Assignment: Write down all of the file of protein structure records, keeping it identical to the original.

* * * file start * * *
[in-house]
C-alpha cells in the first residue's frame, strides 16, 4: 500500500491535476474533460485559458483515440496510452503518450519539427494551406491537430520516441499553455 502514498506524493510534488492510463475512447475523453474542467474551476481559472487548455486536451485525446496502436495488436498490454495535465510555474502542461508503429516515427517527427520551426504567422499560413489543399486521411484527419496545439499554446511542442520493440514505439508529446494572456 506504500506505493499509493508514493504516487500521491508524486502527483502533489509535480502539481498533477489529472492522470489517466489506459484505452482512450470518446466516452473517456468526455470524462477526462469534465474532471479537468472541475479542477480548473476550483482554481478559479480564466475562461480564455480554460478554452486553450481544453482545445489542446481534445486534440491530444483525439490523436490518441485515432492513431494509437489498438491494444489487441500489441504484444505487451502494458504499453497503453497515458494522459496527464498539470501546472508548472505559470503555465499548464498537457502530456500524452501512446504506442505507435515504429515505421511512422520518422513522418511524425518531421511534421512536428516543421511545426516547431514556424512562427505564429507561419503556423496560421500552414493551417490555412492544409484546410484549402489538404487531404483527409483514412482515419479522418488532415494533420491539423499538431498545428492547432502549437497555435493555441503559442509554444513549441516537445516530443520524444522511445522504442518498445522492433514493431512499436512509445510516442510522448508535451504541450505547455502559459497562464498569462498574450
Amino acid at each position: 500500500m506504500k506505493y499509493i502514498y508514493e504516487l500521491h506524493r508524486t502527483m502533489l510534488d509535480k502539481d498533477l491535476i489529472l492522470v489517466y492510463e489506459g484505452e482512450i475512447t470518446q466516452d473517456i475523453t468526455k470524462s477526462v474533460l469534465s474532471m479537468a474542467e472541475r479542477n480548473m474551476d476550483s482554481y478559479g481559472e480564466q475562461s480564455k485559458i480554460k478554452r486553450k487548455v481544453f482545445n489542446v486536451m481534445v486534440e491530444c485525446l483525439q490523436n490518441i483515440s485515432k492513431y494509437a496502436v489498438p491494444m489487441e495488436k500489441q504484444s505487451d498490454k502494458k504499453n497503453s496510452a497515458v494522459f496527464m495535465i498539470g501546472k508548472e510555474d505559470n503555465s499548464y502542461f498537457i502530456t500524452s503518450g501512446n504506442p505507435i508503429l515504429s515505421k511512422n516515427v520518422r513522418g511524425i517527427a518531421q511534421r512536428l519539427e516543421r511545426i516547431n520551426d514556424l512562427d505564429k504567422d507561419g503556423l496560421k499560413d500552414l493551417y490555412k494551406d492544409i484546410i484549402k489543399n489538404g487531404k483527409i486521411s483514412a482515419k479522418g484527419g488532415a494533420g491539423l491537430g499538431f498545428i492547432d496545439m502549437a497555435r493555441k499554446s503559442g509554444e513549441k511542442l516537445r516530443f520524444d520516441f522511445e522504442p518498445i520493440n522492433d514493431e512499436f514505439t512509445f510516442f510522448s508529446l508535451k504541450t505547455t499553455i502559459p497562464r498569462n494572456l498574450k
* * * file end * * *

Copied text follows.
[in-house]
C-alpha cells in the first residue's frame, strides 16, 4: 500500500491535476474533460485559458483515440496510452503518450519539427494551406491537430520516441499553455 502514498506524493510534488492510463475512447475523453474542467474551476481559472487548455486536451485525446496502436495488436498490454495535465510555474502542461508503429516515427517527427520551426504567422499560413489543399486521411484527419496545439499554446511542442520493440514505439508529446494572456 506504500506505493499509493508514493504516487500521491508524486502527483502533489509535480502539481498533477489529472492522470489517466489506459484505452482512450470518446466516452473517456468526455470524462477526462469534465474532471479537468472541475479542477480548473476550483482554481478559479480564466475562461480564455480554460478554452486553450481544453482545445489542446481534445486534440491530444483525439490523436490518441485515432492513431494509437489498438491494444489487441500489441504484444505487451502494458504499453497503453497515458494522459496527464498539470501546472508548472505559470503555465499548464498537457502530456500524452501512446504506442505507435515504429515505421511512422520518422513522418511524425518531421511534421512536428516543421511545426516547431514556424512562427505564429507561419503556423496560421500552414493551417490555412492544409484546410484549402489538404487531404483527409483514412482515419479522418488532415494533420491539423499538431498545428492547432502549437497555435493555441503559442509554444513549441516537445516530443520524444522511445522504442518498445522492433514493431512499436512509445510516442510522448508535451504541450505547455502559459497562464498569462498574450
Amino acid at each position: 500500500m506504500k506505493y499509493i502514498y508514493e504516487l500521491h506524493r508524486t502527483m502533489l510534488d509535480k502539481d498533477l491535476i489529472l492522470v489517466y492510463e489506459g484505452e482512450i475512447t470518446q466516452d473517456i475523453t468526455k470524462s477526462v474533460l469534465s474532471m479537468a474542467e472541475r479542477n480548473m474551476d476550483s482554481y478559479g481559472e480564466q475562461s480564455k485559458i480554460k478554452r486553450k487548455v481544453f482545445n489542446v486536451m481534445v486534440e491530444c485525446l483525439q490523436n490518441i483515440s485515432k492513431y494509437a496502436v489498438p491494444m489487441e495488436k500489441q504484444s505487451d498490454k502494458k504499453n497503453s496510452a497515458v494522459f496527464m495535465i498539470g501546472k508548472e510555474d505559470n503555465s499548464y502542461f498537457i502530456t500524452s503518450g501512446n504506442p505507435i508503429l515504429s515505421k511512422n516515427v520518422r513522418g511524425i517527427a518531421q511534421r512536428l519539427e516543421r511545426i516547431n520551426d514556424l512562427d505564429k504567422d507561419g503556423l496560421k499560413d500552414l493551417y490555412k494551406d492544409i484546410i484549402k489543399n489538404g487531404k483527409i486521411s483514412a482515419k479522418g484527419g488532415a494533420g491539423l491537430g499538431f498545428i492547432d496545439m502549437a497555435r493555441k499554446s503559442g509554444e513549441k511542442l516537445r516530443f520524444d520516441f522511445e522504442p518498445i520493440n522492433d514493431e512499436f514505439t512509445f510516442f510522448s508529446l508535451k504541450t505547455t499553455i502559459p497562464r498569462n494572456l498574450k